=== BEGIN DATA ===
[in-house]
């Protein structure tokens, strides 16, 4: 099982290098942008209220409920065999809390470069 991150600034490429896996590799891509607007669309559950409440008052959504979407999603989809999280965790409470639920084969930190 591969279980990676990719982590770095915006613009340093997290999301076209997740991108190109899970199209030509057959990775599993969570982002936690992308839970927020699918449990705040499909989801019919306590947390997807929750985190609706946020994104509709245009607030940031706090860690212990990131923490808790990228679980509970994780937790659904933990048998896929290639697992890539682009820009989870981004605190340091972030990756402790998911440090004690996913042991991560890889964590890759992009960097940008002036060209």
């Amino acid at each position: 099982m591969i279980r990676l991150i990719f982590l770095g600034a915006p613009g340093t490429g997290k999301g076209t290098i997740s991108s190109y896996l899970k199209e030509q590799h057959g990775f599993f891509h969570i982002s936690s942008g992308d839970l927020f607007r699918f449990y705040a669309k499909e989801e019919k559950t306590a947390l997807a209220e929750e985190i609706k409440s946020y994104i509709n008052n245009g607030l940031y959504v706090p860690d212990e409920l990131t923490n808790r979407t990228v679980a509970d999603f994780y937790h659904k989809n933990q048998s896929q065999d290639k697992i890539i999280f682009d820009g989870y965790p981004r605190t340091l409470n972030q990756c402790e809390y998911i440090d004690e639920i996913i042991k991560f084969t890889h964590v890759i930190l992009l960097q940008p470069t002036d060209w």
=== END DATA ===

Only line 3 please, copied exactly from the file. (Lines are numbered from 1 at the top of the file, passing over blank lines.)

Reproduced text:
């Amino acid at each position: 099982m591969i279980r990676l991150i990719f982590l770095g600034a915006p613009g340093t490429g997290k999301g076209t290098i997740s991108s190109y896996l899970k199209e030509q590799h057959g990775f599993f891509h969570i982002s936690s942008g992308d839970l927020f607007r699918f449990y705040a669309k499909e989801e019919k559950t306590a947390l997807a209220e929750e985190i609706k409440s946020y994104i509709n008052n245009g607030l940031y959504v706090p860690d212990e409920l990131t923490n808790r979407t990228v679980a509970d999603f994780y937790h659904k989809n933990q048998s896929q065999d290639k697992i890539i999280f682009d820009g989870y965790p981004r605190t340091l409470n972030q990756c402790e809390y998911i440090d004690e639920i996913i042991k991560f084969t890889h964590v890759i930190l992009l960097q940008p470069t002036d060209w």